ABC News(NEW YORK) — A storm that brought hail the size of golf balls to Florida on Wednesday has moved out and now we are watching a western storm as it crosses the country and brings more severe storms, heavy rain and even snow.Unsettled weather stretches from the West Coast all the way to the Midwest on Thursday morning with heavy rain and snow. Heavy snow has been falling on Interstate 80 in California over the Donner Summit where traffic has come to a standstill.The rain will continue through the flooded areas of the Plains through Thursday, but it is not expected to be very heavy.By Friday afternoon and evening, a stronger storm will move into the central U.S. with heavy rain and severe storms to the south and snow to the north.A widespread region from Kansas to Indiana is expecting 1 to 2 inches of rain, with localized amounts near 3 inches.To the north and west, more than half a foot of snow is expected in Wyoming — and even a few inches are possible in the High Plains or Nebraska.East enjoys major warmupAhead of the storm, a nice warmup has arrived for most of the East.Highs on Thursday will surge near 60 degrees in Chicago and Detroit, while the warmth will move to the East Coast by Friday and Saturday.The forecast is for 60s and 70s from Washington, D.C., to Boston.Copyright © 2019, ABC Radio. All rights reserved.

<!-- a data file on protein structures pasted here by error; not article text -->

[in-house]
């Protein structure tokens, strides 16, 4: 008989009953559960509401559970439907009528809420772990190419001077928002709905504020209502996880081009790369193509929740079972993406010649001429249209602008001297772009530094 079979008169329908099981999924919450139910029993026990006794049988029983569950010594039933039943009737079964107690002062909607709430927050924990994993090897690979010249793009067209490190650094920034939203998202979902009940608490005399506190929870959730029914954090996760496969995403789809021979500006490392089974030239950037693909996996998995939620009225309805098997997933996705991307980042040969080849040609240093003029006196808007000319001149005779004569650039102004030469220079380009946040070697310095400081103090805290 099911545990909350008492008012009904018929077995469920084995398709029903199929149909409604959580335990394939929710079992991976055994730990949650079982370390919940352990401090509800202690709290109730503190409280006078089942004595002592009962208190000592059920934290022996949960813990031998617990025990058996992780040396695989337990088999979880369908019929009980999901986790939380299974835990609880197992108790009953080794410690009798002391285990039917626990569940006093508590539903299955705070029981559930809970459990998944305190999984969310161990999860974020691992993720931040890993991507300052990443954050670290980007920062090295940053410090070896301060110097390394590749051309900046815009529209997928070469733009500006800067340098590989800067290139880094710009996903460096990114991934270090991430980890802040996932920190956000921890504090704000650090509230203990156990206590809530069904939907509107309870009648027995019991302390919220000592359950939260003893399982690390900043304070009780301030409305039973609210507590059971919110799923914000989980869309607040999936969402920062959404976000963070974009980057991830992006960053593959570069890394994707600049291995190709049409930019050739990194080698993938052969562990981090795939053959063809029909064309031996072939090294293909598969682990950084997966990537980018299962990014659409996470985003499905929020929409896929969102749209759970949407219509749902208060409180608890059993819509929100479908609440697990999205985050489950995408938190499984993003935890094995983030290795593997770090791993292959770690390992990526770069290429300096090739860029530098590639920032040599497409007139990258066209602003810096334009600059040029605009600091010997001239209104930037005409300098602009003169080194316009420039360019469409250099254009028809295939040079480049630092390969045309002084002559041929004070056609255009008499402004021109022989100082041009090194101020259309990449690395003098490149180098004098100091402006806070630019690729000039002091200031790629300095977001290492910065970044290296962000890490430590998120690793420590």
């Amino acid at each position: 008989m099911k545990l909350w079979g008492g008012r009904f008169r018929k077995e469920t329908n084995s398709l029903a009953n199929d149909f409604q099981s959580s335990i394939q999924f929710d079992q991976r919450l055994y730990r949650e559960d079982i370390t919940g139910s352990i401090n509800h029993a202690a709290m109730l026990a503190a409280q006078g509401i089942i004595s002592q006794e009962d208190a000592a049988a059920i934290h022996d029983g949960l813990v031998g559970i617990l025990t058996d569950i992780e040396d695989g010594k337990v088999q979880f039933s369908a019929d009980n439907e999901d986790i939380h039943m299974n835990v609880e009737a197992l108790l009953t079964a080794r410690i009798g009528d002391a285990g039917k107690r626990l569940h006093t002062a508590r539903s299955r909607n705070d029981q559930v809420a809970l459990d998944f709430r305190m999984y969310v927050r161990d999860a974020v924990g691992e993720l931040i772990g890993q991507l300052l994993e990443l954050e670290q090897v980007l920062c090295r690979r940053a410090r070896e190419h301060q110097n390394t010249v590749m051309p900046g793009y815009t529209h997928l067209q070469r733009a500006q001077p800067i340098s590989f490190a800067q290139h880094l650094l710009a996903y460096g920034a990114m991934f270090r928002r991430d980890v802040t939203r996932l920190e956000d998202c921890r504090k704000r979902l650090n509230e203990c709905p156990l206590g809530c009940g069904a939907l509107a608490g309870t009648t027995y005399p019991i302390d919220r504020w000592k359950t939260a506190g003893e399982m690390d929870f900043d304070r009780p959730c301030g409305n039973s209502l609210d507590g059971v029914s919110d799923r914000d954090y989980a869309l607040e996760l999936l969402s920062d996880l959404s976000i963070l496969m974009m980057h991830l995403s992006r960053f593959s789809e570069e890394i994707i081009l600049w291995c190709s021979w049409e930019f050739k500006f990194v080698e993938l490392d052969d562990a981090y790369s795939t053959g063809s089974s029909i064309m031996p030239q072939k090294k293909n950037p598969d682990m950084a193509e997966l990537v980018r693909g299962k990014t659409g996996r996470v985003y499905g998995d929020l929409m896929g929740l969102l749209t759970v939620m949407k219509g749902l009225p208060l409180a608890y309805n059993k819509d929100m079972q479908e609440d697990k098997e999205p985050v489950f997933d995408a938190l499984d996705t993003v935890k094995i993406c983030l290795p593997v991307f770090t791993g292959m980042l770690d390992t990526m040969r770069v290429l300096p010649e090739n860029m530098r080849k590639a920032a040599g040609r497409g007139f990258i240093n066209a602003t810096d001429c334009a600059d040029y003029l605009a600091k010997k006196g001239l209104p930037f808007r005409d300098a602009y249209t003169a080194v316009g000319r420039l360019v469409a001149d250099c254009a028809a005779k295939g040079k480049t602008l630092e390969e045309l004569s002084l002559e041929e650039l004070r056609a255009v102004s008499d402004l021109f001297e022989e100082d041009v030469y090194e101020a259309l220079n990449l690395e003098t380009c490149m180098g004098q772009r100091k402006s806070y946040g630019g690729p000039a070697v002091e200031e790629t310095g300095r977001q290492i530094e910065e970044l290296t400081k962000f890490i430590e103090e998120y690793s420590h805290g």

(BBC) – World number 19 Grigor Dimitrov, who played in both of Novak Djokovic’s recent Adria Tour events, has tested positive for coronavirus.The Bulgarian, 29, withdrew from the second tournament in Zadar, Croatia on Saturday with sickness after his opening loss to Borna Coric.“I am so sorry for any harm I might have caused,” he said.Sunday’s final, which would have featured world number one Djokovic, has been cancelled.Dimitrov, who also played in the first event in Belgrade last week, wrote on Instagram: “I tested positive back in Monaco for Covid-19. I want to make sure anyone who has been in contact with me during these past days gets tested and takes the necessary precautions.“I am back home now and recovering. Thanks for your support and please stay safe and healthy.”The tournaments were set up by world number one Djokovic to help players get back to match fitness after several weeks without competition because of the coronavirus pandemic. Several top-10 players have been competing including Djokovic, Alexander Zverev and Dominic Thiem.The first event in Serbia attracted 4,000 fans, and several thousand attended in Zadar.With both Serbia and Croatia easing lockdown measures before the events, players were not obliged to observe social distancing rules in either country and were seen embracing at the net at the end of their matchesPictures on the tournament’s social media from three days ago show Dimitrov playing basketball with Djokovic, Zverev and Marin Cilic, while he also put his arm around Coric before their match.Djokovic’s coach and event director Goran Ivanisevic told fans courtside the final was off because of Dimitrov’s positive test.Tournament organisers said the final was cancelled “as a precaution and to protect the health of all participants and visitors”.A statement read: “At all times we have strictly followed the epidemiological measures in place with the countries where the Adria Tour was organised.“None of the people involved in the organisation and who have been in contact with Grigor have any symptoms.“However, we are in close contact with health authorities in order to insure that all people who were in contact with Grigor will be tested tonight. Since we do not want to risk, we decided to cancel the final match.”There have been no professional tennis events organised by the main men’s and women’s tours since March because of the coronavirus pandemic.The US Open will be held without fans from 31 August to 13 September, despite some players voicing concerns about travelling to New York.There have been handshakes and hugs. They have got up close and personal to play football and basketball, and celebrated the end of the first leg in Belgrade with some improvised limbo dancing in a nightclub.Crowds were made welcome by the authorities, but that does not mean social distancing should have been abandoned by the players, who had arrived from various different locations for the Adria Tour series.And then onwards to others. Dominic Thiem, who was part of the show in Belgrade last week, has been playing in the Ultimate Tennis Showdown in the south of France this weekend.Most of those on the Adria Tour have sounded distinctly lukewarm about the prospect of travelling to New York for the US Open – and it has not been hard to empathise with some of their concerns.But when watching the pictures from Belgrade and now Zadar, the feeling is simply one of bemusement.